After a frenzied and frantic few days earlier this month, free agency period has concluded for everyone except a few players still waiting for an offer. And yet for all the signings and trades and millions of dollars promised to players, it feels like little has fundamentally changed. With Giannis Antetokounmpo signing a supermax extension with the Milwaukee Bucks before last season, there were no truly franchise changing free agents available this summer; any team hoping to overhaul their roster this offseason was left without many avenues to do so. And while the salary cap did not contract as many feared, it did remain stagnant for the first time in nearly a decade. If teams wanted to remake themselves, the opportunities to do so were few. It would not be fair to characterize the bulk of these moves as ones made for the sake of motion, though few seem consequential. The league’s landscape looks much as it did before the offseason began.
The Chicago Bulls were the biggest exception to this trend. They completed sign-and-trades for DeMar DeRozan and Lonzo Ball, who will slot in alongside Nikola Vucevic, Zach Lavine, and Patrick Williams. There are some who are quick to criticize the Bulls for committing themselves to a core that seems decidedly lodged in the Eastern Conference’s second tier, but one lesson of the last few years is that no team is ever truly locked in and no contract is immovable. Also, after only making the postseason once in the last six seasons, the majority of Bulls fans are content with having a team that can be described as “solid” and “competent” for the first time in many years.
The one other team that made aggressive moves was the Miami Heat, who acquired Kyle Lowry and re-signed Duncan Robinson. Lowry makes any team better, but are the Heat in a situation where Lowry makes them good enough to join the league’s elite? Pat Riley was willing to bet that their 2020 Finals run was more indicative of where the team is at than their underwhelming follow-up when they were defeated in the first round. The Heat were intent on improving, on taking advantage of Jimmy Butler’s prime but the opportunity for more impactful moves were not present. If they are a free agency winner, and I think they are, that says as much about the conservatism that characterized the rest of the league’s moves as it does about what the Heat did.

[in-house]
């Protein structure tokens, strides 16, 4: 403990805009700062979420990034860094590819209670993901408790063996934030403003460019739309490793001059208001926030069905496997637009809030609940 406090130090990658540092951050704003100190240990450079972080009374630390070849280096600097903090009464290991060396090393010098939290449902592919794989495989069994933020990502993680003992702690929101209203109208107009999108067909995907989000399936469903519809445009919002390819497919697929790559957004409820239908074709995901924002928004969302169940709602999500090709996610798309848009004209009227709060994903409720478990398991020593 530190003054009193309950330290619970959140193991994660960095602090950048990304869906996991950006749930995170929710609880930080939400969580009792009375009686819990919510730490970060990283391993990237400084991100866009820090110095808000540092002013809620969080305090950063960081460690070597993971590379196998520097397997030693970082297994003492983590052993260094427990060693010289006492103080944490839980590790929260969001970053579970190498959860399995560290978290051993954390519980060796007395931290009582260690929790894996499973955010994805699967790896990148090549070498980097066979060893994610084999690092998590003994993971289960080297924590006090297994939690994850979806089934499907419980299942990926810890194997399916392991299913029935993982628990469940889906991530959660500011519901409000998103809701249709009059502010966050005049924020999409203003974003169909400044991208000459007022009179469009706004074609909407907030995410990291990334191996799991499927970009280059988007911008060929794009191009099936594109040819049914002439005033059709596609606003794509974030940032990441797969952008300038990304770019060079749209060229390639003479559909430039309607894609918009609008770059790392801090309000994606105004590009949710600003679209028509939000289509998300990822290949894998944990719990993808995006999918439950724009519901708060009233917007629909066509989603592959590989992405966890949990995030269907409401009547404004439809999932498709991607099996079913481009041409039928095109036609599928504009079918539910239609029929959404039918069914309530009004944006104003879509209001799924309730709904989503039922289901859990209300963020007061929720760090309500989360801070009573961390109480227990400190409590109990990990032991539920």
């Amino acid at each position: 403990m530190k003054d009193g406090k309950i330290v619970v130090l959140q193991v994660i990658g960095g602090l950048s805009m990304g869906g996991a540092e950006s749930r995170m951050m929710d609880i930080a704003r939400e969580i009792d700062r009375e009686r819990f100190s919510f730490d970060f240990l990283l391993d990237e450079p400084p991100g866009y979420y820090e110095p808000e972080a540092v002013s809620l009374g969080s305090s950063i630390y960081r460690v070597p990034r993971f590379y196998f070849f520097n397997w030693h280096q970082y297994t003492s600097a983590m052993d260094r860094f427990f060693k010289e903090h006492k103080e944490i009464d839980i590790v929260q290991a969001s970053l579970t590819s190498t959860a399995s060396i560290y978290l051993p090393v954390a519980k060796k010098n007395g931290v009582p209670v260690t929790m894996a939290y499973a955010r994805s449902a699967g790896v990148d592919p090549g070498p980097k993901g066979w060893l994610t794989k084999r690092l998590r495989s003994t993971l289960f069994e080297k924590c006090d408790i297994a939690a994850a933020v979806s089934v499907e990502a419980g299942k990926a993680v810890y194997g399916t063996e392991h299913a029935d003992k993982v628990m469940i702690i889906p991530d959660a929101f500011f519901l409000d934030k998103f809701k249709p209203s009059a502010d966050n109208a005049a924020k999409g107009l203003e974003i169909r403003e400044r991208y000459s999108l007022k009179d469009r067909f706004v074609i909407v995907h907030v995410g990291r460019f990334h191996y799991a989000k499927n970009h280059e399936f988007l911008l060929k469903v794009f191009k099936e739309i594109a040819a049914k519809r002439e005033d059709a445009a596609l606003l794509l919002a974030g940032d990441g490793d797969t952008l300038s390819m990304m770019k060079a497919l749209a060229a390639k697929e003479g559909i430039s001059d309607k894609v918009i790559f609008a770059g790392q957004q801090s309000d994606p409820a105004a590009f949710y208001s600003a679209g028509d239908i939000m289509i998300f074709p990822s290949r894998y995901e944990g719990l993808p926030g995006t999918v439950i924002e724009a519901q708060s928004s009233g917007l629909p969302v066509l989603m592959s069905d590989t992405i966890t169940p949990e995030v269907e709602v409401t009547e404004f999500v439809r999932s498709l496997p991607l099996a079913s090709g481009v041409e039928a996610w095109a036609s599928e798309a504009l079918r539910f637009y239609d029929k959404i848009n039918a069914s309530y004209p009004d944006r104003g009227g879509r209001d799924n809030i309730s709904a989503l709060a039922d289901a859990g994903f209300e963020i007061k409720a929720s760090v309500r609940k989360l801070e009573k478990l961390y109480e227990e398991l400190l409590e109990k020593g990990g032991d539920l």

Instead of teams trying to maneuver themselves into the league’s upper class, there was a tendency to stand pat, content with either their current roster or the assets they’ve accumulated. Accordingly, the biggest signings were all superstars like Kevin Durant, Chris Paul, and Kawhi Leonard agreeing to new contracts or extensions with their current team, not that anyone expected any of them to leave anyway. But apart from a seeming inability to make transformative moves -- though as the Bulls and Heat showed by executing sign-and-trades with little cap maneuverability, if a general manager is intent on remaking their team, they can find a way -- there may also have been a disinterest in doing so.
Perhaps owners and executives were more reluctant to take risks in light of the uncertainty that has surrounded the league for the last two years. With the NBA having to interrupt the 2019-20 season for several months and then alter the schedule for the 2020-21 season, the league has not played a full 82 games in two years and has lost millions of dollars in revenue. There is no reason to assume that such a situation will repeat itself, but it appears that some teams are still taking a wait and see approach.
In light of all these unprecedented changes, there must have been several teams who felt that they could have gone further in the postseason or even won it all if things had been normal. As it was happening, the playoffs were as defined by who was absent as it was by what the remaining players achieved. Now, teams that were affected are wondering what could have happened if they had to overcome the randomness of playing a season in the midst of a pandemic and if one of their best players had not been cut down by injury. Why overreact and overhaul a team on the basis of bad luck?
With so many legitimate contenders, there is no singular juggernaut that the rest of the league is chasing. When the Golden State Warriors were at their peak, they prompted other contenders to enter into an arms race because going all-in was the only way any other team could hope to match them. While the Bucks are the defending champions, they seem human and vulnerable in a way the Warriors did not. No team feels the need to scramble to catch up to Milwaukee or the Phoenix Suns; it’s about filling in smaller gaps rather than needing to make up a lot of ground.
If the offseason seemed like an anticlimactic change of pace, it speaks to how happy most of the contenders are with their current core and how the rebuilding teams are content to take their time. However, one lesson from the last decade is how quickly things change, how rapidly the balance of power shifts. This moment of seeming stasis is likely just a temporary reprieve, shaped by a number of contingencies coming together. The center never holds.